How much of a role Canada should play in helping secure North America from missile attacks could be up for renewed debate.
The Conservative government is believed to be facing a request by the United States to join an anti-ballistic missile shield.
The request is coming as the Americans ramp up their own protection in response to increased tension with North Korea and Iran.
In March, the Pentagon announced its intention to place 14 new ground-based missile interceptors in Alaska by 2017.
That suggests the U.S. sees a threat to their northern territory as a possibility, raising the question of Canada’s exposure and also its responsibility.
A spokesman for Defence Minister Peter MacKay wouldn’t discuss the request.
“Canada has declined to participate in ballistic missile defence in the past,” Jay Paxton said.
“We constantly review the security situation internationally.”
Public Safety Minister Vic Toews said Sunday that a conversation was necessary.
“I think we need to have a broader discussion about that and I’m not prepared to venture an opinion at this time,” he told CTV’s Question Period.
“What I can say is co-operation with our allies, especially in relation to a terrorism-related threat, is absolutely essential to keeping Canadians safe.”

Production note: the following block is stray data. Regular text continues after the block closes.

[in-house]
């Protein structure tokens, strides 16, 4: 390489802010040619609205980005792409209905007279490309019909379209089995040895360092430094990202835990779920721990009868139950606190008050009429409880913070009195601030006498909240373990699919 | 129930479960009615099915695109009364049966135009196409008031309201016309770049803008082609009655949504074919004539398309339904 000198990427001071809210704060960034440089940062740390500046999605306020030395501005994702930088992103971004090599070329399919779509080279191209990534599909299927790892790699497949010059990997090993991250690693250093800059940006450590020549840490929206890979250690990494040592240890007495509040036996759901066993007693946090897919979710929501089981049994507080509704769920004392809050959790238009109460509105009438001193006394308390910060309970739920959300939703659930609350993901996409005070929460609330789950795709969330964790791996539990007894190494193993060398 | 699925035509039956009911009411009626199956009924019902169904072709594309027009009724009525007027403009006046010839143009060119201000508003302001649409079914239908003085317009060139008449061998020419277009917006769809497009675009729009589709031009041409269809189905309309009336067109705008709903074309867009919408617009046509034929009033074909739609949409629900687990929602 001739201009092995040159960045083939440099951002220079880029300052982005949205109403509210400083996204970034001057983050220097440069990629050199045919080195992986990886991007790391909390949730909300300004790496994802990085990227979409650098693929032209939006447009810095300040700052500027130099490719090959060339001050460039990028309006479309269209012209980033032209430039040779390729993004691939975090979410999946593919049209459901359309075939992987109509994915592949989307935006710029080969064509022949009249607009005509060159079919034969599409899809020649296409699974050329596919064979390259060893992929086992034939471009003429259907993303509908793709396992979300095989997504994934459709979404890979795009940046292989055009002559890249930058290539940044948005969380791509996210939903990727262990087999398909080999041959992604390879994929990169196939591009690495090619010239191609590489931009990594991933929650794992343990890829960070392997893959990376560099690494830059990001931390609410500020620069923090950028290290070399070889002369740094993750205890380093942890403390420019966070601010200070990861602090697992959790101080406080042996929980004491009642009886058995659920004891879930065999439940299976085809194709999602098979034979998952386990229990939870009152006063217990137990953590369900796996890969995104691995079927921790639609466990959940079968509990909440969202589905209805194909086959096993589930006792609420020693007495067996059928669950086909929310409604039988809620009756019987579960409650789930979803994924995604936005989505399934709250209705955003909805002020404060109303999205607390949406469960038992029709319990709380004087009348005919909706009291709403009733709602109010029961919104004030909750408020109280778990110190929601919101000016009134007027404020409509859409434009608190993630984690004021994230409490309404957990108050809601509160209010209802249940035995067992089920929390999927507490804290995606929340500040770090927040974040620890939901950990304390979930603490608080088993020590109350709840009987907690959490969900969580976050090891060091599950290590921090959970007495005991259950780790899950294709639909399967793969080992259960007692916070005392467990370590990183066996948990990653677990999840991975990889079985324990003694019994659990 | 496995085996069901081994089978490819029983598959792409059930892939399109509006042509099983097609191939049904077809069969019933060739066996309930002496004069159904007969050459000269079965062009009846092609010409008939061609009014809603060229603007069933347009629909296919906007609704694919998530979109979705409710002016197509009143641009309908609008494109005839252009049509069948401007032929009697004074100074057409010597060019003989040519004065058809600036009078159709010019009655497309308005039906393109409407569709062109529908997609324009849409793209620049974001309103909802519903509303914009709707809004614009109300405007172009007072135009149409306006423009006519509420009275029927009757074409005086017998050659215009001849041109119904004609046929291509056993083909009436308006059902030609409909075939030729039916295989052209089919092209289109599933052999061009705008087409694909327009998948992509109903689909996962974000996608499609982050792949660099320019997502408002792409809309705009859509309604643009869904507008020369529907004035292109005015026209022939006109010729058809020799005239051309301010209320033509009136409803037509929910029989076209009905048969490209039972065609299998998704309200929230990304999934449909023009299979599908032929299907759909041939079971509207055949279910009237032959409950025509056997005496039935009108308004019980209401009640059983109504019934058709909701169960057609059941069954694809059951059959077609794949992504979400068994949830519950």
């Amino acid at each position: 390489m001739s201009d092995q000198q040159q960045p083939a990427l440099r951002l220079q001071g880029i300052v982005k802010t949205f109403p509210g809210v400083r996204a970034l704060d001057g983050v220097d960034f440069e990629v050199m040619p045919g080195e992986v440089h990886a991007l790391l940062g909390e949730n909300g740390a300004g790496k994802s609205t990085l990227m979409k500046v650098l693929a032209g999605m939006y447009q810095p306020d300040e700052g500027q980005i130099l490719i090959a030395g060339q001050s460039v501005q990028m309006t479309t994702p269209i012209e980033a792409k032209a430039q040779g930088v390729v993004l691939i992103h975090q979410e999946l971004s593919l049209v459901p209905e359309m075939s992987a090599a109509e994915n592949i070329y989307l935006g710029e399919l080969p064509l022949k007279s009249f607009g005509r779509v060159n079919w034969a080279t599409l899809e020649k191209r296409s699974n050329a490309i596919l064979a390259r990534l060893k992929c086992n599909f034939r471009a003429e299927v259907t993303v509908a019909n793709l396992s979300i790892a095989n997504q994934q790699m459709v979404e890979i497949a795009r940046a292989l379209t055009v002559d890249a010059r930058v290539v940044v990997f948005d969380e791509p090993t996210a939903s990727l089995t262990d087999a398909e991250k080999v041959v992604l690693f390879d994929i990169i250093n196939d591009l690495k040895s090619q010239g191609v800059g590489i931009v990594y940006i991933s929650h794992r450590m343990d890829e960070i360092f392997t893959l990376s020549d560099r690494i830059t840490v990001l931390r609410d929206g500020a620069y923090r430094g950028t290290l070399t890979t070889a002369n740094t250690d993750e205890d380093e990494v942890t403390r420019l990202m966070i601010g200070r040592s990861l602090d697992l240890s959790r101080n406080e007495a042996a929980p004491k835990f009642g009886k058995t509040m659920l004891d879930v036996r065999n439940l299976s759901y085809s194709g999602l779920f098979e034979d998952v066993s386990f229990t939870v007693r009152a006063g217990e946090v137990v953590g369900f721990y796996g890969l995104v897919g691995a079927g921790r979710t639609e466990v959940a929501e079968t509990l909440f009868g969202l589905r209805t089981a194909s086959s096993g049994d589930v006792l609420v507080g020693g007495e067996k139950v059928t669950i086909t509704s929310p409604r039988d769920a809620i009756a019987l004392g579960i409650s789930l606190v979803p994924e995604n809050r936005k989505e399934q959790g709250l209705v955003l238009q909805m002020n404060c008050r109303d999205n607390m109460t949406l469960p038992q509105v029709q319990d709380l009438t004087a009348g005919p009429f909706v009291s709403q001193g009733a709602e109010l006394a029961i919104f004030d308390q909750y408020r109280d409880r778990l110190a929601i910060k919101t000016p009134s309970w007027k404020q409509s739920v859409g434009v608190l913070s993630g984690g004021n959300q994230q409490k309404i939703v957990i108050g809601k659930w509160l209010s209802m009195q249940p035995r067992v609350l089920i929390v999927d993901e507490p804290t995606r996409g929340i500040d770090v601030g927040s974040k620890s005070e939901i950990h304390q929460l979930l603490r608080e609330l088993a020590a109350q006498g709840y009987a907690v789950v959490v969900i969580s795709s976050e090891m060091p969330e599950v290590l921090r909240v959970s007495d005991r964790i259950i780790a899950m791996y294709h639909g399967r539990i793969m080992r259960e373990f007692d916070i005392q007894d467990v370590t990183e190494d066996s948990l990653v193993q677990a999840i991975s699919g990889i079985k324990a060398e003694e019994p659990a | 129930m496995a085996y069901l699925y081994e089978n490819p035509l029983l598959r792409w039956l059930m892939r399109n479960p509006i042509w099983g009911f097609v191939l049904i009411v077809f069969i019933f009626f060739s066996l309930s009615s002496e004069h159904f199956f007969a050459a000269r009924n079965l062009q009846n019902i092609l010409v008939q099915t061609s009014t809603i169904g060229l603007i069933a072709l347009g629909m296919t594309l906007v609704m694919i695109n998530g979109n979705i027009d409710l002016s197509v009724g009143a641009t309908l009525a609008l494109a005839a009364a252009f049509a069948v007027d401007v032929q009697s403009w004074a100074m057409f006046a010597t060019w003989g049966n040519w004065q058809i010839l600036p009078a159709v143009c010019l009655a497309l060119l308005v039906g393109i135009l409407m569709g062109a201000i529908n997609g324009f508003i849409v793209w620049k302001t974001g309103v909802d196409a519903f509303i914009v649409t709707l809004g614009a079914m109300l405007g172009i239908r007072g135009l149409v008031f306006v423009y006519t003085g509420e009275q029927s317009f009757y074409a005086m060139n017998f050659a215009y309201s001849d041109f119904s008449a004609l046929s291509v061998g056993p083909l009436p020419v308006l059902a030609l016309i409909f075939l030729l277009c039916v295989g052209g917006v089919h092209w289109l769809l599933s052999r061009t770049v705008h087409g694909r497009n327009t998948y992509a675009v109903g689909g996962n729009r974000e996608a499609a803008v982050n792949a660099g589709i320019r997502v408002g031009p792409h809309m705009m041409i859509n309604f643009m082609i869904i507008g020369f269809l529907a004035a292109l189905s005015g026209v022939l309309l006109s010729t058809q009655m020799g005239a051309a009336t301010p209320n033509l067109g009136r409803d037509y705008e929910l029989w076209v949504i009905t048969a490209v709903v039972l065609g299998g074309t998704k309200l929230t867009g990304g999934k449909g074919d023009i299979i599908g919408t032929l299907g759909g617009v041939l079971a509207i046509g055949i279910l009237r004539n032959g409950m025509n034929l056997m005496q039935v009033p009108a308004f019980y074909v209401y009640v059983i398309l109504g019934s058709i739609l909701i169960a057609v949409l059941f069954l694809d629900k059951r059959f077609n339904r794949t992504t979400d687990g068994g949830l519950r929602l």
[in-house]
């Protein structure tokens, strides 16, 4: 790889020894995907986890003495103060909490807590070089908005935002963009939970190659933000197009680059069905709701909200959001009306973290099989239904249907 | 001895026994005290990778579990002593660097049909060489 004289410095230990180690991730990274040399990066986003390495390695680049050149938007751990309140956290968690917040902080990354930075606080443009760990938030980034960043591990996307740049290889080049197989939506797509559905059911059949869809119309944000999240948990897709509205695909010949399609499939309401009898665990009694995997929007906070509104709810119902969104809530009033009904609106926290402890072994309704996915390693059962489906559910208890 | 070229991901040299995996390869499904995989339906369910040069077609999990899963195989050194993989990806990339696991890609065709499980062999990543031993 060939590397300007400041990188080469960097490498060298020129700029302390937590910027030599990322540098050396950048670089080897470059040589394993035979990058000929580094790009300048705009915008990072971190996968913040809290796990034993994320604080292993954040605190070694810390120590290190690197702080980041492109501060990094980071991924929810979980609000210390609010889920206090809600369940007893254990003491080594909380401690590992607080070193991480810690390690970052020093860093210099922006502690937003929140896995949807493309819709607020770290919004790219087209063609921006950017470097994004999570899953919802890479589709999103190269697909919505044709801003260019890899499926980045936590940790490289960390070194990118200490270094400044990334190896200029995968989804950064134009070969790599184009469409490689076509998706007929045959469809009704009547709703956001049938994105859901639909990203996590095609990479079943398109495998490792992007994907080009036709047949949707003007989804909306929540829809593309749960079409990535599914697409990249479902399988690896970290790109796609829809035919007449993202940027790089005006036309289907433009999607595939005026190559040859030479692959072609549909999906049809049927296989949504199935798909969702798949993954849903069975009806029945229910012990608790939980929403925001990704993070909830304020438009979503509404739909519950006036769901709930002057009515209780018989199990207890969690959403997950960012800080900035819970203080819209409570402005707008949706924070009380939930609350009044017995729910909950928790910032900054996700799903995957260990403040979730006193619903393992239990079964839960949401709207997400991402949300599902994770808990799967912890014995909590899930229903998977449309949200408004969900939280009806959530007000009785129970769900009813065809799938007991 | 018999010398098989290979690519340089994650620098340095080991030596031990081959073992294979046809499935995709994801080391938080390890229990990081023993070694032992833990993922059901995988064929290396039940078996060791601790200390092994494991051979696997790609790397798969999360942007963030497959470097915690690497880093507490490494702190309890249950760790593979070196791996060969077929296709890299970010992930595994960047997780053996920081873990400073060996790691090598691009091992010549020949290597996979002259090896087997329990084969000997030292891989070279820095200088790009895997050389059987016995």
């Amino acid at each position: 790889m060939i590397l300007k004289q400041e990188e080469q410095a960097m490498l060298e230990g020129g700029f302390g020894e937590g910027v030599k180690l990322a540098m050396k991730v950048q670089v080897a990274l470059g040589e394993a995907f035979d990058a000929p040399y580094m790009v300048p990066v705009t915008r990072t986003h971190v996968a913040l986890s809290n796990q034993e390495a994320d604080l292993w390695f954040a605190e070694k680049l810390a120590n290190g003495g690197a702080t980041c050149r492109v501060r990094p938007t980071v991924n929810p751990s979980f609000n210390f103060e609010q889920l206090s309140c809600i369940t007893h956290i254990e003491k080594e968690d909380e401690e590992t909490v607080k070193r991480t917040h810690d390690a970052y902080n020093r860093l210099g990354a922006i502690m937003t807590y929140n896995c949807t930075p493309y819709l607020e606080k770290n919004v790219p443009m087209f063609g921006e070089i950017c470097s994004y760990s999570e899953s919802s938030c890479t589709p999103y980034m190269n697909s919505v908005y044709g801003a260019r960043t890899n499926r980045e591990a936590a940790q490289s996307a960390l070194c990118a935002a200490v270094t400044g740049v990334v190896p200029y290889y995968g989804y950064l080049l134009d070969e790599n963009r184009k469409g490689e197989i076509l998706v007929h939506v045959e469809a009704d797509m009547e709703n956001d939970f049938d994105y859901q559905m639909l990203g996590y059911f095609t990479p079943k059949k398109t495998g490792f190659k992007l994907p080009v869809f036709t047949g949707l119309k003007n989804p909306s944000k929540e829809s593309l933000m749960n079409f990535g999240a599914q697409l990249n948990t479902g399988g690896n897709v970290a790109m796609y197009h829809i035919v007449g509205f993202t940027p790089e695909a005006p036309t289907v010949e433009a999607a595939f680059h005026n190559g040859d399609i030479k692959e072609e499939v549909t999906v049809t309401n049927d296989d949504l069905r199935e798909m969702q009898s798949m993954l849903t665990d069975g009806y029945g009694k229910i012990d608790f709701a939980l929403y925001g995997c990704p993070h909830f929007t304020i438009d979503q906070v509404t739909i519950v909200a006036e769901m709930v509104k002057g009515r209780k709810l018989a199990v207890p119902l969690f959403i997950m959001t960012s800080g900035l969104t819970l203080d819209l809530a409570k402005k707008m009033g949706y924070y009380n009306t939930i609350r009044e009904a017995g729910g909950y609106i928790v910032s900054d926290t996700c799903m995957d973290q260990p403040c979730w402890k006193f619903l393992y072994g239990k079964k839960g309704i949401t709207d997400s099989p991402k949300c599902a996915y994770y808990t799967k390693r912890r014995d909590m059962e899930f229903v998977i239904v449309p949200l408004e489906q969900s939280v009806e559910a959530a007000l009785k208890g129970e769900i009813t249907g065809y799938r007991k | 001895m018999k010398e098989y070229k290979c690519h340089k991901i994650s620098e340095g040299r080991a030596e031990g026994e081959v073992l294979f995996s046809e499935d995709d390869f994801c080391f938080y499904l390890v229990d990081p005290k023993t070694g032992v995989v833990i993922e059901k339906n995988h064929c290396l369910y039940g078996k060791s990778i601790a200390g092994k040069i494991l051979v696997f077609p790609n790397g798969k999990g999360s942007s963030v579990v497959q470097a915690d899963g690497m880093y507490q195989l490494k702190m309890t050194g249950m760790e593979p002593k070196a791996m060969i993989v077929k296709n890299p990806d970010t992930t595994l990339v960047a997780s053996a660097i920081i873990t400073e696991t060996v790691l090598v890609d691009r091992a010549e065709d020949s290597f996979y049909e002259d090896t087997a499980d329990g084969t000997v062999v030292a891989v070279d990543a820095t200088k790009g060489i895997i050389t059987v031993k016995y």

What role Canada should play in continental missile defence has bedevilled many a former government.
The issue was responsible for the defeat of John Diefenbaker’s Conservative government over a joint-missile program with the U.S. that included nuclear warheads.
During the Cold War, then prime minister Pierre Trudeau allowed the U.S. to test cruise missiles over Canadian soil, riling the public.
Liberal Prime Minister Paul Martin also faced massive pressure from the U.S. to join a missile shield program in 2005, ultimately saying no.
NDP Foreign Affairs Critic Paul Dewar noted that the reason Canada said no in 2005 was the belief it wouldn’t enhance security.
“What we really need to look at with North Korea is how to work particularly with the Chinese to force them to force the North Koreans to stand down,” he told Question Period.
During the 2006 election, Harper said he’d be open to revisiting the issue.
“If the Americans propose such an arrangement, and if we come to the conclusion that it’s in the country’s best interests, it’s my intention to turn this treaty over to Parliament for a free vote,” he said at the time.
A year later, the Canadian co-chair of the U.S.-Canada Permanent Joint Board on Defence suggested the issue should be renewed.
The co-chair at the time was Tory MP Rick Casson.
“Co-Chairman Casson — who chairs the Standing Committee on National Defence in the Canadian House of Commons — also wondered aloud at the end of the meeting if Canada and the United States should revisit Continental Defence at the next meeting of the PJBD,” reads a 2007 cable from the U.S. embassy in Ottawa posted by the website Wikileaks.
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